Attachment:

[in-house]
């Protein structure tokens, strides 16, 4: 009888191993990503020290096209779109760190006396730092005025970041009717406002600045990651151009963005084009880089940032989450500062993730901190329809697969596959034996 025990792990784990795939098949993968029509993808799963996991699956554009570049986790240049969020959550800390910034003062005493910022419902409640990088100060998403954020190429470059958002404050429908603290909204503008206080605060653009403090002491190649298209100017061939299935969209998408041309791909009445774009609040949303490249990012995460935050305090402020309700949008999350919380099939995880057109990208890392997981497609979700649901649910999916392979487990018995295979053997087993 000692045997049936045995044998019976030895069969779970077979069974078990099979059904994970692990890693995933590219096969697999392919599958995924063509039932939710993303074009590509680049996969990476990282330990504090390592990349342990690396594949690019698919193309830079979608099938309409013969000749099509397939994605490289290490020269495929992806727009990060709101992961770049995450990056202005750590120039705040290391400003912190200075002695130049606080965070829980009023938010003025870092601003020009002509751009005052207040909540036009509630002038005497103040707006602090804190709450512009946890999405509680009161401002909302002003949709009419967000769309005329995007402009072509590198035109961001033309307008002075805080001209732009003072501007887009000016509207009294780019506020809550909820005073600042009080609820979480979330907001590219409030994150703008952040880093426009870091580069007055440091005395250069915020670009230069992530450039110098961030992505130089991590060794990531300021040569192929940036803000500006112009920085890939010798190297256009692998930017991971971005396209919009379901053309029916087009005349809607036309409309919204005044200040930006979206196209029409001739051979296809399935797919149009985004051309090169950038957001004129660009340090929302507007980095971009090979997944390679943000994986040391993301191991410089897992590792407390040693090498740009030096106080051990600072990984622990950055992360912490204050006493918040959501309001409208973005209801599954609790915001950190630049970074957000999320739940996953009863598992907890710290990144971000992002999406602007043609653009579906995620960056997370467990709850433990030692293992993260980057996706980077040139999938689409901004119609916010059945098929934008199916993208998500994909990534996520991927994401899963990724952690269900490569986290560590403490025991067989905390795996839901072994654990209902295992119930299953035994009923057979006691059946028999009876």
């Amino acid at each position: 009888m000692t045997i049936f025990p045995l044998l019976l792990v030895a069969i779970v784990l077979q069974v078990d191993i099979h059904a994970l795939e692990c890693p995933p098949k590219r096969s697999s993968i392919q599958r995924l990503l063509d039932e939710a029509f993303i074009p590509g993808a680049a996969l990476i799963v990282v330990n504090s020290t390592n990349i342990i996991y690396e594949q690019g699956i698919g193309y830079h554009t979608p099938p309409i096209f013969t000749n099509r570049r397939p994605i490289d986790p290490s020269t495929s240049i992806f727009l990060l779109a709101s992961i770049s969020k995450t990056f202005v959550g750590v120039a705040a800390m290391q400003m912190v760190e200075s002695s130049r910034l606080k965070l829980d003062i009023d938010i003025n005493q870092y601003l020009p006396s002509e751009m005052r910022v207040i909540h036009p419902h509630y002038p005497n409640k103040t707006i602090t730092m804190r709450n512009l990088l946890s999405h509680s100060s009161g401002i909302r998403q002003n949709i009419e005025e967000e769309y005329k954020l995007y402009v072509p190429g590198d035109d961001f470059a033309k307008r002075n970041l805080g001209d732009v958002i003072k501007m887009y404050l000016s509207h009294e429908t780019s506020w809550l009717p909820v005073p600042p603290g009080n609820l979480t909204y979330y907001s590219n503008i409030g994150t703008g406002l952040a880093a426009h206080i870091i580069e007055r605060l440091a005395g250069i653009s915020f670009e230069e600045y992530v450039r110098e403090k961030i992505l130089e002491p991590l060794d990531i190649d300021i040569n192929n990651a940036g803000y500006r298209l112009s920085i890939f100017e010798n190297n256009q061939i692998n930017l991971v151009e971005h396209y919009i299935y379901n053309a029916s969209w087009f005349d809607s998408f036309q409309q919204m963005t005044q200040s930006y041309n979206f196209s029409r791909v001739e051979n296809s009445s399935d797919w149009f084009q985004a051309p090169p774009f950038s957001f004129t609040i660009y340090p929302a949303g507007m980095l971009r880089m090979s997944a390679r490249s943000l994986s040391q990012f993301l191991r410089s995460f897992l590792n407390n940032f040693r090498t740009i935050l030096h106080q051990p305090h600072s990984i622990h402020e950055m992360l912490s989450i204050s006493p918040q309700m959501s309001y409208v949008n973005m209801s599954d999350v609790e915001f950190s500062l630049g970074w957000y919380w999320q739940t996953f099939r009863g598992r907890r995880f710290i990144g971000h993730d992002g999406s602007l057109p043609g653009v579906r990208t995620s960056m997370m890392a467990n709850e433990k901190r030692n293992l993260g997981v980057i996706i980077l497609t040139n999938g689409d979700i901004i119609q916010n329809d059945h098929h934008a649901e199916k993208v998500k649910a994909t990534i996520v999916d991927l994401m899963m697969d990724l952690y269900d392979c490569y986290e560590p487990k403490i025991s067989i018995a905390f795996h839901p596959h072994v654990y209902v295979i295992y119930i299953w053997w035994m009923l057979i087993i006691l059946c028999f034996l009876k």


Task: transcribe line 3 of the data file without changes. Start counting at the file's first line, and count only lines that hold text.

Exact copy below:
């Amino acid at each position: 009888m000692t045997i049936f025990p045995l044998l019976l792990v030895a069969i779970v784990l077979q069974v078990d191993i099979h059904a994970l795939e692990c890693p995933p098949k590219r096969s697999s993968i392919q599958r995924l990503l063509d039932e939710a029509f993303i074009p590509g993808a680049a996969l990476i799963v990282v330990n504090s020290t390592n990349i342990i996991y690396e594949q690019g699956i698919g193309y830079h554009t979608p099938p309409i096209f013969t000749n099509r570049r397939p994605i490289d986790p290490s020269t495929s240049i992806f727009l990060l779109a709101s992961i770049s969020k995450t990056f202005v959550g750590v120039a705040a800390m290391q400003m912190v760190e200075s002695s130049r910034l606080k965070l829980d003062i009023d938010i003025n005493q870092y601003l020009p006396s002509e751009m005052r910022v207040i909540h036009p419902h509630y002038p005497n409640k103040t707006i602090t730092m804190r709450n512009l990088l946890s999405h509680s100060s009161g401002i909302r998403q002003n949709i009419e005025e967000e769309y005329k954020l995007y402009v072509p190429g590198d035109d961001f470059a033309k307008r002075n970041l805080g001209d732009v958002i003072k501007m887009y404050l000016s509207h009294e429908t780019s506020w809550l009717p909820v005073p600042p603290g009080n609820l979480t909204y979330y907001s590219n503008i409030g994150t703008g406002l952040a880093a426009h206080i870091i580069e007055r605060l440091a005395g250069i653009s915020f670009e230069e600045y992530v450039r110098e403090k961030i992505l130089e002491p991590l060794d990531i190649d300021i040569n192929n990651a940036g803000y500006r298209l112009s920085i890939f100017e010798n190297n256009q061939i692998n930017l991971v151009e971005h396209y919009i299935y379901n053309a029916s969209w087009f005349d809607s998408f036309q409309q919204m963005t005044q200040s930006y041309n979206f196209s029409r791909v001739e051979n296809s009445s399935d797919w149009f084009q985004a051309p090169p774009f950038s957001f004129t609040i660009y340090p929302a949303g507007m980095l971009r880089m090979s997944a390679r490249s943000l994986s040391q990012f993301l191991r410089s995460f897992l590792n407390n940032f040693r090498t740009i935050l030096h106080q051990p305090h600072s990984i622990h402020e950055m992360l912490s989450i204050s006493p918040q309700m959501s309001y409208v949008n973005m209801s599954d999350v609790e915001f950190s500062l630049g970074w957000y919380w999320q739940t996953f099939r009863g598992r907890r995880f710290i990144g971000h993730d992002g999406s602007l057109p043609g653009v579906r990208t995620s960056m997370m890392a467990n709850e433990k901190r030692n293992l993260g997981v980057i996706i980077l497609t040139n999938g689409d979700i901004i119609q916010n329809d059945h098929h934008a649901e199916k993208v998500k649910a994909t990534i996520v999916d991927l994401m899963m697969d990724l952690y269900d392979c490569y986290e560590p487990k403490i025991s067989i018995a905390f795996h839901p596959h072994v654990y209902v295979i295992y119930i299953w053997w035994m009923l057979i087993i006691l059946c028999f034996l009876k």